What does the term indie mean to the crafty world? This edition of Jargon of the Week is mostly my interpretation of the term.
According to dictionary.com, indie is:
1. an independently owned business: to work for an indie.
2. (of a person) self-employed; (of a business) privately owned: an indie film producer.
1940–45; ind(ependent) + -ie
1. One, such as a studio or producer, that is unaffiliated with a larger or more commercial organization.
2. An artistic work produced by an independent company or group: "[His film] showed that indies could . . . take in millions at the box office" (Liesl Schillinger).
adj. Of, relating to, or being an indie: an album of indie rock; an indie film company.
Word Origin & History
"independent record company," 1945, shortening of independent; used of film production companies since 1920s, of theaters from 1942; extended by 1984 to a type of pop music by such labels.
Indie means something a little different in the crafty world. My interpretation is that an indie crafter is someone who doesn't craft like the mainstream. It's somebody who develops a final product from something someone else has made all design decisions on. Like, say a scrapbooker. The mainstream scrapbooker would use some sort of prefabricated items, like maybe stickers, to decorate their pages. An indie scrapbooker may use items from the vacation they are creating a book for.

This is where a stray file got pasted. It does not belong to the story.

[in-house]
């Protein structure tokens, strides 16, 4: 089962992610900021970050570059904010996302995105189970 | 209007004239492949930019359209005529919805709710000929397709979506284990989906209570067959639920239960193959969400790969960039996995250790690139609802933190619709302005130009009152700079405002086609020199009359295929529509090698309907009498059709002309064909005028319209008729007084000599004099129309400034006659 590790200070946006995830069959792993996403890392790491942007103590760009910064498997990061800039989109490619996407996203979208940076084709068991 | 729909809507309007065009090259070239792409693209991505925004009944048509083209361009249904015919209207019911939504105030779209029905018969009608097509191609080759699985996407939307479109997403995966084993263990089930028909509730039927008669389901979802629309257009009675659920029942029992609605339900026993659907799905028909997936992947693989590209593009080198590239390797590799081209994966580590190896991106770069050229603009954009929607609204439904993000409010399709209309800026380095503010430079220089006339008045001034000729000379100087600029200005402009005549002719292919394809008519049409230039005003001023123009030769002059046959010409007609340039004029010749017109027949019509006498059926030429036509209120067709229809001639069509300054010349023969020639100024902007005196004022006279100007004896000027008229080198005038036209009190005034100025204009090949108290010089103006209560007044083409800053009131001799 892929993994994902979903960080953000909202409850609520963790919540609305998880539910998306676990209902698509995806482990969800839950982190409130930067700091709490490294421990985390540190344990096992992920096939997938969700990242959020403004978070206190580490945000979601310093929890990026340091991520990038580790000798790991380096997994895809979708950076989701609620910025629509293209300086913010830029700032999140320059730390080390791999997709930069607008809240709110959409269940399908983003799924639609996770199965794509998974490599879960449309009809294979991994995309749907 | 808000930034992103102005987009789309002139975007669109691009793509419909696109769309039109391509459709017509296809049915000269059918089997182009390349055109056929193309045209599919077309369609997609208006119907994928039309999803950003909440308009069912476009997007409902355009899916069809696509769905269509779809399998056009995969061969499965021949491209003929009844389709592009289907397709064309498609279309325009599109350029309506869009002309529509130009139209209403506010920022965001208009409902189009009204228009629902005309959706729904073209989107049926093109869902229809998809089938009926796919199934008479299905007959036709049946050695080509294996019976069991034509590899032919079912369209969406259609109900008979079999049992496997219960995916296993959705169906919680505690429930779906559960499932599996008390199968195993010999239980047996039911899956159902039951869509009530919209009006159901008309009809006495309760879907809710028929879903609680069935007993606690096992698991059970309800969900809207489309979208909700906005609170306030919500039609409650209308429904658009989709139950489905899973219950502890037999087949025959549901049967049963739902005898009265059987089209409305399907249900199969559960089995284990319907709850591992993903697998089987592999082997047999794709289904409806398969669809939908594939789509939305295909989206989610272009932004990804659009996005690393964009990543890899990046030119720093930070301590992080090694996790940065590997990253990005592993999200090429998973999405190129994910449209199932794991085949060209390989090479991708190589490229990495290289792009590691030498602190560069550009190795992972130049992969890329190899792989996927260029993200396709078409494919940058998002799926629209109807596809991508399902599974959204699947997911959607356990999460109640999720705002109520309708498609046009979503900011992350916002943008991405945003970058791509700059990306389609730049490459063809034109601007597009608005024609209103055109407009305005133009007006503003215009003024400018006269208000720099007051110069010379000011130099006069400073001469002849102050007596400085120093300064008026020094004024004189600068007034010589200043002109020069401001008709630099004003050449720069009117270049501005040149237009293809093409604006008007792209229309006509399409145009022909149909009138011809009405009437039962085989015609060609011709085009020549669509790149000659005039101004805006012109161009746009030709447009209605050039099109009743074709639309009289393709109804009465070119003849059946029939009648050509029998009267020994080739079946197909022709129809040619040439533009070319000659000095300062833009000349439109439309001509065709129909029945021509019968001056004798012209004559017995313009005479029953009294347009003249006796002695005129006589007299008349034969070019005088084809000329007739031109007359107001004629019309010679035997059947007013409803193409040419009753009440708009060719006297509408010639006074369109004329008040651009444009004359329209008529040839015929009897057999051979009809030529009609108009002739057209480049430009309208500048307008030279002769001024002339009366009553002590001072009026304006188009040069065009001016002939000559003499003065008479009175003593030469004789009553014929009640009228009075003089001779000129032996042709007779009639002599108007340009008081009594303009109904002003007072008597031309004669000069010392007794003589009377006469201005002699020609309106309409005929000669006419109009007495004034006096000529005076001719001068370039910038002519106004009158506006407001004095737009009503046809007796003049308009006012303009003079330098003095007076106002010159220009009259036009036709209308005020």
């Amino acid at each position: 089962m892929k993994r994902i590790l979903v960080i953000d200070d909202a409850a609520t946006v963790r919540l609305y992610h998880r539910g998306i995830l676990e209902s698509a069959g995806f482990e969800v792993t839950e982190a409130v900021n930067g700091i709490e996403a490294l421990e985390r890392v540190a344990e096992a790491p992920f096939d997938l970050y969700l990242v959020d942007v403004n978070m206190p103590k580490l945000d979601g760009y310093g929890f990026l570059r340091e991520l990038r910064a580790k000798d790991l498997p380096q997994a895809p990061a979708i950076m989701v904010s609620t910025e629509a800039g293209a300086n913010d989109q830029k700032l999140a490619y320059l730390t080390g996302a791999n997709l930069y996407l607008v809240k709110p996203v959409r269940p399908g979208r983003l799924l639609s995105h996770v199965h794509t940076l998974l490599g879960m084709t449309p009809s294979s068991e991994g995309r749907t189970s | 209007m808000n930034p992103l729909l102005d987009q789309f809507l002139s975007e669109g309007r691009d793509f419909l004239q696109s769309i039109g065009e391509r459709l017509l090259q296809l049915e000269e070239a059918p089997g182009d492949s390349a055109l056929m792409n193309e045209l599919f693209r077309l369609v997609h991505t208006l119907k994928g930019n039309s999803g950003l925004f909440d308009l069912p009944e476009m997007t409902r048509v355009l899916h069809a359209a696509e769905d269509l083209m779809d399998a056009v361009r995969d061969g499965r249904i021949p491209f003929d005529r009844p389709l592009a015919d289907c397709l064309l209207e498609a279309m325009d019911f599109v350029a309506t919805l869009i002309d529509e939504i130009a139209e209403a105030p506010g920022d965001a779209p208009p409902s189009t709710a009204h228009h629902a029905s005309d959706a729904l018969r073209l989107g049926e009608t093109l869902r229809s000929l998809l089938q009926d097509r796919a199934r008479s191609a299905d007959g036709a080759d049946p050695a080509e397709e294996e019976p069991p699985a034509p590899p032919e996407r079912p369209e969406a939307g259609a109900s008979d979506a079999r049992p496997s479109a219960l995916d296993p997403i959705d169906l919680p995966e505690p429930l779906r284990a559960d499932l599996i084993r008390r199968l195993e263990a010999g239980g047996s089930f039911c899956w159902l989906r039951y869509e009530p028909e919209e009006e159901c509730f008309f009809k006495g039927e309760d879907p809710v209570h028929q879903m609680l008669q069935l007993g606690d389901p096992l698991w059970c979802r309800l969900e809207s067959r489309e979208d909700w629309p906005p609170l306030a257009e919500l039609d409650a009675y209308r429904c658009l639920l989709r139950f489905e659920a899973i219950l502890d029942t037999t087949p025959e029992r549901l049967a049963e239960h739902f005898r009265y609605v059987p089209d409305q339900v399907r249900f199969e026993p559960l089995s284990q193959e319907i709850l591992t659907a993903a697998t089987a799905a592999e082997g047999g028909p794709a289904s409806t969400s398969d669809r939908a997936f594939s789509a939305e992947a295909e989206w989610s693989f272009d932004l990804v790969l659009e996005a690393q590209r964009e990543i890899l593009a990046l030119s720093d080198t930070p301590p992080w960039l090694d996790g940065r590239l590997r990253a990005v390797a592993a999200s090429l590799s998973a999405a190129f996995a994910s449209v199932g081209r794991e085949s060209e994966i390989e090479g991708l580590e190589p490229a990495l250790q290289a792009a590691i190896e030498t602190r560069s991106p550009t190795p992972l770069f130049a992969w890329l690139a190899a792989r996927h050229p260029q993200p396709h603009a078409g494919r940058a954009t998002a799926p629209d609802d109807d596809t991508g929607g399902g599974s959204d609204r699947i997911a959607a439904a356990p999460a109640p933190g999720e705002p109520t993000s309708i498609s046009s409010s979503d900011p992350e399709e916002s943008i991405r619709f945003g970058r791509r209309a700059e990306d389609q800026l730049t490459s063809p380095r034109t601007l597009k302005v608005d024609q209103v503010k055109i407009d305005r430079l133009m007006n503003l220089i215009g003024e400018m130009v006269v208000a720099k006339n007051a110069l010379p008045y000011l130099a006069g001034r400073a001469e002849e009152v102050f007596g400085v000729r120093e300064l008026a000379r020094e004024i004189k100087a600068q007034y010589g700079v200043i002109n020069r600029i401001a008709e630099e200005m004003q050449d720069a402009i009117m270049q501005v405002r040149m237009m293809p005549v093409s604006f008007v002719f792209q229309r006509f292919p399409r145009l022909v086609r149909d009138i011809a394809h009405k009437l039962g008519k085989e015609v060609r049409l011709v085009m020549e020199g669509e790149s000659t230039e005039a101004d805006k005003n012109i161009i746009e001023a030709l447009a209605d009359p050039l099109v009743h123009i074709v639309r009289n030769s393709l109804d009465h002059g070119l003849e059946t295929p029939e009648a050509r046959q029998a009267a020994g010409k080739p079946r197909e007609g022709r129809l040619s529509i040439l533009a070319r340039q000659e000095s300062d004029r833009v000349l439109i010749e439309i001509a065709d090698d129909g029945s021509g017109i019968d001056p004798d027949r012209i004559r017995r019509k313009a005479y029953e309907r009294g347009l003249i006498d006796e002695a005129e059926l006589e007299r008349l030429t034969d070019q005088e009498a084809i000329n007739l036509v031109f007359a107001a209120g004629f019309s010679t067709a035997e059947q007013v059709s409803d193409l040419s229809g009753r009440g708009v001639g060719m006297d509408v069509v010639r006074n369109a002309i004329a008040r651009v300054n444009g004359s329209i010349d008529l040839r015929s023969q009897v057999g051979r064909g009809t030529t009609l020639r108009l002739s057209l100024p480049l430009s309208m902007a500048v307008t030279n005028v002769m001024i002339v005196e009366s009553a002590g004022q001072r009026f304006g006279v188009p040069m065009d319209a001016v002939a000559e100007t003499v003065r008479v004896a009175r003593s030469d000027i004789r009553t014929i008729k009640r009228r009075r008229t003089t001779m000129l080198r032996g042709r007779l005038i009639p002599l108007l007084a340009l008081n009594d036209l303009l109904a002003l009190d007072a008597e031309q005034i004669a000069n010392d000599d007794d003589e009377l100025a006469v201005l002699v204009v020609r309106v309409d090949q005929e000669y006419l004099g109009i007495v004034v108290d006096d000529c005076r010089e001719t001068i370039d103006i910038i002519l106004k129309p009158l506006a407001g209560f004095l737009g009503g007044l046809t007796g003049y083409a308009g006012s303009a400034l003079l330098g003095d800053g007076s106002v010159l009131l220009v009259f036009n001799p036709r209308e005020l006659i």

Let's use baking cookies as an analogy. A mainstream batch of cookies would be plopped onto a baking sheet right out of the Pillsbury tube. An indie route of cookie making would be to make the dough from scratch to use Grandma's famous recipe.
The indie v. mainstream is a hard thing to define. I think the cookie analogy may be the best way I've come up with to describe it. What do you think? Am I on the right track with this definition?
Come back next week and I'll touch more on the mainstream side of crafting.